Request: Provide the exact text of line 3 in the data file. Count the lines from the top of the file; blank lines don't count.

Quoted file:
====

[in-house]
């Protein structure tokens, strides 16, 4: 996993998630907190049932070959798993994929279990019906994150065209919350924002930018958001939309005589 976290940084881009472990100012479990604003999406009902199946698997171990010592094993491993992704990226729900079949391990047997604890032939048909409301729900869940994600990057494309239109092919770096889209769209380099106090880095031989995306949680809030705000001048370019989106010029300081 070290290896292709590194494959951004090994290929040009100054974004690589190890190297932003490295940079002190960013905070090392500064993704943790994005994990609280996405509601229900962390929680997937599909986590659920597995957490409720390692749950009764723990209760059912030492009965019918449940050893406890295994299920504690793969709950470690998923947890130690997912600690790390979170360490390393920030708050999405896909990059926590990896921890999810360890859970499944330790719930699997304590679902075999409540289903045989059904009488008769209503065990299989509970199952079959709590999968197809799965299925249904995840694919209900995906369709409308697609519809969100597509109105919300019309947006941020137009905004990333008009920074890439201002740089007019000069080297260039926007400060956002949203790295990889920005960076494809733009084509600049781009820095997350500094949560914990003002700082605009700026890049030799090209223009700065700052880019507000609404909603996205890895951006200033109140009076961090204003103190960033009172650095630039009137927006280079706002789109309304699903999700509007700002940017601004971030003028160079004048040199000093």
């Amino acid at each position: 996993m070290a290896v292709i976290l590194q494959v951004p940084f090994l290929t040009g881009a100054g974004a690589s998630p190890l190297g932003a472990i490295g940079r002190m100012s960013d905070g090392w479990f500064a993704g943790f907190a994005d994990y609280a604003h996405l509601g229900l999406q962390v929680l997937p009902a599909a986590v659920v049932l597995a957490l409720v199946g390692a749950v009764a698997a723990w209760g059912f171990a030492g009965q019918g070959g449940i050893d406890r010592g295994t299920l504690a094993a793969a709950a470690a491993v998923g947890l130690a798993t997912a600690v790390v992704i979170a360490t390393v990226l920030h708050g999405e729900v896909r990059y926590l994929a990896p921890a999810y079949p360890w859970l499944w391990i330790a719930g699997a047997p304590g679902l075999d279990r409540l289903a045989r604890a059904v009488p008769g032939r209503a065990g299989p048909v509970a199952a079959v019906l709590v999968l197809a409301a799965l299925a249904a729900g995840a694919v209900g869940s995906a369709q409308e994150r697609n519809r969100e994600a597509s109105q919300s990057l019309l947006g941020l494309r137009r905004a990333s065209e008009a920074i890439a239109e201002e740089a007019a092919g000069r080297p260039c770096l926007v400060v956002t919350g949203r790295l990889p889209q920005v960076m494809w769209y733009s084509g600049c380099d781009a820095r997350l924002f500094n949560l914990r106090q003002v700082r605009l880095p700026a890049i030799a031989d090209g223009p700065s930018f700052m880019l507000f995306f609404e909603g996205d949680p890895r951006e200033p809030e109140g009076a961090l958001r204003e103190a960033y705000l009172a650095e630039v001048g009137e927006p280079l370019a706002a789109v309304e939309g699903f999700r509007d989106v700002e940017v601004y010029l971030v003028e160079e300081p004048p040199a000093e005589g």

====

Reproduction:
């Amino acid at each position: 996993m070290a290896v292709i976290l590194q494959v951004p940084f090994l290929t040009g881009a100054g974004a690589s998630p190890l190297g932003a472990i490295g940079r002190m100012s960013d905070g090392w479990f500064a993704g943790f907190a994005d994990y609280a604003h996405l509601g229900l999406q962390v929680l997937p009902a599909a986590v659920v049932l597995a957490l409720v199946g390692a749950v009764a698997a723990w209760g059912f171990a030492g009965q019918g070959g449940i050893d406890r010592g295994t299920l504690a094993a793969a709950a470690a491993v998923g947890l130690a798993t997912a600690v790390v992704i979170a360490t390393v990226l920030h708050g999405e729900v896909r990059y926590l994929a990896p921890a999810y079949p360890w859970l499944w391990i330790a719930g699997a047997p304590g679902l075999d279990r409540l289903a045989r604890a059904v009488p008769g032939r209503a065990g299989p048909v509970a199952a079959v019906l709590v999968l197809a409301a799965l299925a249904a729900g995840a694919v209900g869940s995906a369709q409308e994150r697609n519809r969100e994600a597509s109105q919300s990057l019309l947006g941020l494309r137009r905004a990333s065209e008009a920074i890439a239109e201002e740089a007019a092919g000069r080297p260039c770096l926007v400060v956002t919350g949203r790295l990889p889209q920005v960076m494809w769209y733009s084509g600049c380099d781009a820095r997350l924002f500094n949560l914990r106090q003002v700082r605009l880095p700026a890049i030799a031989d090209g223009p700065s930018f700052m880019l507000f995306f609404e909603g996205d949680p890895r951006e200033p809030e109140g009076a961090l958001r204003e103190a960033y705000l009172a650095e630039v001048g009137e927006p280079l370019a706002a789109v309304e939309g699903f999700r509007d989106v700002e940017v601004y010029l971030v003028e160079e300081p004048p040199a000093e005589g």